Reform Scotland

Daily Political Newspaper Summary: 10 January 2011

All newspaper references refer to Scottish editions. Where there is a link to a newspaper’s website, the relevant page reference is blue and underlined.

In addition to the newspaper stories outlined below, further news coverage can be found online at BBC News Scotland, STV News and Sky News.


Bank bonuses: Tavish Scott, leader of the Scottish Liberal Democrats, has urged the UK Government to use all the power at its disposal to block excessive bank bonuses, after it emerged that RBS Chief Executive Stephen Hester could receive a bonus of up to £2.5 million. The call follows comments from Prime Minister David Cameron, arguing that since RBS is 84% taxpayer owned it should not be “leading the way” on bonuses. Whilst Mr Cameron said he refused to “micro-manage” banks, he encouraged them to be “socially responsible” with bonuses. Mr Scott, however, went further, saying the Government should use “every possible avenue” to stop massive bonuses. The Scotsman editorial argues that bank bonuses could endanger the public’s trust in both the Coalition Government, which runs on the premise that “we’re all in this together”, as well as in the banks, which need public support to operate. (Scotsman page 1, Herald page 6, Times page 3, telegraph page 2, telegraph business page 1, ft page 2, Courier page 1, Press and Journal page 5, Daily Express page 1)

China visit: First Minister Alex Salmond yesterday agreed a £6.4 million deal to introduce renewable energy technology, developed in Scotland, to China, after meeting with Chinese Vice-Premier Li Keqiang and 6 ministers in Edinburgh. Following the meeting, which covered a number of areas where the Scottish and Chinese Governments co-operate, Mr Salmond said Scotland’s relationship with China was “proceeding apace”. More announcements are expected over the next few days. (Scotsman page 7, Herald page 9, Times page 13, Courier page 1, Press and Journal page 9)

Alex Salmond: In articles for Scotland on Sunday and the Sunday Herald, First Minister Alex Salmond claims he is fighting a "second rate Labour party", arguing that "person for person", his own team of ministers is "far stronger" than Labour. The First Minister\’s move comes with the SNP hoping to highlight the fact that many of Labour\’s big-hitters in Scotland remain at Westminster or, like Gordon Brown and former Chancellor Alistair Darling, have quit front line politics. The SNP also believes that its front bench team can outshine Labour\’s with politicians such as Justice Secretary Kenny MacAskill, Health Secretary Nicola Sturgeon and Education Secretary Mike Russell outclassing their Labour counterparts Richard Baker, Jackie Baillie and Des McNulty. (Scotland on Sunday page 1, page 5, Sunday Herald page 22, Herald page 6, Telegraph page 1, telegraph page 7)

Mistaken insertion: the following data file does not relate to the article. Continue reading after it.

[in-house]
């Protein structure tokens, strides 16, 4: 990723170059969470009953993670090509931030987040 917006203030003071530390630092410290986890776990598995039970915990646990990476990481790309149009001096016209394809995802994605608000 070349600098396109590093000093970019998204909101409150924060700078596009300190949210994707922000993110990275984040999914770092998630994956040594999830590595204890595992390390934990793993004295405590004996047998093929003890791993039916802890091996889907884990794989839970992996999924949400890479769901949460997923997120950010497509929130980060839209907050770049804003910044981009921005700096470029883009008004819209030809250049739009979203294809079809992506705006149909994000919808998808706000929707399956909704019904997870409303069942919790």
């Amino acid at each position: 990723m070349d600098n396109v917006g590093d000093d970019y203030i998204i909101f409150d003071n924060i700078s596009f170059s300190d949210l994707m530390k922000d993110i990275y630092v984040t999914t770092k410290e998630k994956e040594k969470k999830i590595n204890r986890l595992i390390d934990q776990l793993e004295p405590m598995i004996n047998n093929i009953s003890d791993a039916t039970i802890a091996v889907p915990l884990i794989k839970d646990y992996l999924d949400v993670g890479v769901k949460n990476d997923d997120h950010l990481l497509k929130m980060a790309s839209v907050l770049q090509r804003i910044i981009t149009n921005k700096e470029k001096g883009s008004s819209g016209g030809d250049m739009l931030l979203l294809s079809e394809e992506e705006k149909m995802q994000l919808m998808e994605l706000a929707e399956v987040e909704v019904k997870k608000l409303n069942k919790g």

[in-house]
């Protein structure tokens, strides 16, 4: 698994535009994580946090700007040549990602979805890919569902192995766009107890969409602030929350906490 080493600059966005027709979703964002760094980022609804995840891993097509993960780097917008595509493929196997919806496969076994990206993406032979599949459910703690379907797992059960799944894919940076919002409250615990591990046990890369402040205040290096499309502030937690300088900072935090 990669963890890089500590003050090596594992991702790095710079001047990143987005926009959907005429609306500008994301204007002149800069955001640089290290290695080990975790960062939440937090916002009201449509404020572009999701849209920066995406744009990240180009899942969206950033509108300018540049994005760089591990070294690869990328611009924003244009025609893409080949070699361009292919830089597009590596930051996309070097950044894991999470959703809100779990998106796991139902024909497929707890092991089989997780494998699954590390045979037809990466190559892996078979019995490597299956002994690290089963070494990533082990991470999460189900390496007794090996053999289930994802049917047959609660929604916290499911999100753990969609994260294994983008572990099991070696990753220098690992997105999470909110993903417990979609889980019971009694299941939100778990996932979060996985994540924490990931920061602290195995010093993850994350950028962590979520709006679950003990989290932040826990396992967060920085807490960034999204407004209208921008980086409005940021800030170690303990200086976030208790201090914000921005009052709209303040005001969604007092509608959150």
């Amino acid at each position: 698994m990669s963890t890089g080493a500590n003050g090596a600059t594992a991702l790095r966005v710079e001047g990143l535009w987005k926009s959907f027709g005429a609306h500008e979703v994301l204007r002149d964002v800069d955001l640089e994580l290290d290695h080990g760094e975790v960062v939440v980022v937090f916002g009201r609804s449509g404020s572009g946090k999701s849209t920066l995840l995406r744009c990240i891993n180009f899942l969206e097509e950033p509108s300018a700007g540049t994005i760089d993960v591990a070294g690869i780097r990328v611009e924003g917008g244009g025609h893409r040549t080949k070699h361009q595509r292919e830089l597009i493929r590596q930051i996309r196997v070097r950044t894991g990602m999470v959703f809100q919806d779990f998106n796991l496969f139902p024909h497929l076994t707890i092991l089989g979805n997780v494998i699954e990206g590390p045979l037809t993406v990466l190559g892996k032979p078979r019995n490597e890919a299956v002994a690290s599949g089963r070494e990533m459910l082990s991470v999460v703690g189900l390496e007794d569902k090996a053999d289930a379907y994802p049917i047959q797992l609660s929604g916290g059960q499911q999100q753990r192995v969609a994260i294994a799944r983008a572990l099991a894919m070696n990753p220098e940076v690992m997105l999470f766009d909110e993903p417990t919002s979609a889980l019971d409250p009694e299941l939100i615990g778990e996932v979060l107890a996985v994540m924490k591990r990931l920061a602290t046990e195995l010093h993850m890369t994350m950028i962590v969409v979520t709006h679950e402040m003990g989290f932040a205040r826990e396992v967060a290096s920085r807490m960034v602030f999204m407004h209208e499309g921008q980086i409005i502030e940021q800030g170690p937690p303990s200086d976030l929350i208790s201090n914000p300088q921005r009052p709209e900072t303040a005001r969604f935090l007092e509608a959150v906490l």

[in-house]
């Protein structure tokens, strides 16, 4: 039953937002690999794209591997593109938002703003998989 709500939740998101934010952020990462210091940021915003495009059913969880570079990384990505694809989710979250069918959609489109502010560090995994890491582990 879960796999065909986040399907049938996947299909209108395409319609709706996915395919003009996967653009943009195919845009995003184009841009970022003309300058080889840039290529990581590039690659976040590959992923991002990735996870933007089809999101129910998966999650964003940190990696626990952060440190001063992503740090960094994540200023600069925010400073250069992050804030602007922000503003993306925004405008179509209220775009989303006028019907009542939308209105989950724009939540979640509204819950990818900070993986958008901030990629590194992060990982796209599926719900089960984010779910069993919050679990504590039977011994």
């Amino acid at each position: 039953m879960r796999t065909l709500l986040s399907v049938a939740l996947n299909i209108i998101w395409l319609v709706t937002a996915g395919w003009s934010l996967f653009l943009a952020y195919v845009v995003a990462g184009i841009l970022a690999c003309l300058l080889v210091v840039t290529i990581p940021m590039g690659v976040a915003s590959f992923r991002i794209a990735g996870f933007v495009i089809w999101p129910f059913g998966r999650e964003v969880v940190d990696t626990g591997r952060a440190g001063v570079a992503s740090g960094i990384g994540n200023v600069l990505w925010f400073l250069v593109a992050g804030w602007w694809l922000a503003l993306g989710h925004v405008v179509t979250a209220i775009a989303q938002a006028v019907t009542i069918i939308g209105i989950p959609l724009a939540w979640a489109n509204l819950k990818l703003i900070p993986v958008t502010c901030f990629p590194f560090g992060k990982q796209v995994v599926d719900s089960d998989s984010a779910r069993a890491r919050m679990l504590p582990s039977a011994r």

Sheridan juror: A female juror in the Tommy Sheridan perjury trial is facing a possible jail term after using Facebook to post claims that the Scottish socialist politician was innocent and that fellow members of the jury were “scum bags” for convicting him. The juror, who cannot be named for legal reasons, may have breached the Contempt of Court Act by posting details of the jury’s deliberations – a crime which, if found guilty, can lead to a jail term.  In ungrammatical English she described her fellow jurors as “dirty low life b*******” for finding Sheridan guilty, before saying she hoped they “choke in their f****** sleep, scum bags they are”. The judge in the perjury case will be made aware of her posts. (Sunday Herald page 1, Daily Mail page 12 )

RAF bases: MPs may be given the power to veto the closure of RAF bases if an amendment to the Armed Forces Bill is accepted by parliament. The attempt to give MPs power over base closures, made by Labour MP Thomas Docherty, comes as RAF Kinloss and RAF Leuchars are expected to close as part of the UK Government’s Strategic Defence and Security Review. (Scotsman page 14)

Big society: Senior government figures are planning a relaunch of David Cameron\’s Big Society vision amid reported concerns that the project is in crisis. The Big Society concept was launched with the Tory manifesto in April during the election campaign and was meant to represent Mr Cameron\’s new philosophy on how the country should work by encouraging people to take a more active role in their communities. However, despite the subsequent launch of the Big Society Network – a non-governmental body which aims to encourage the private and charitable sectors to invest in local communities – at a Downing Street reception in July and regular references to it by the Prime Minister in government, the concept has reportedly failed to take off. (Scotland on Sunday page 4)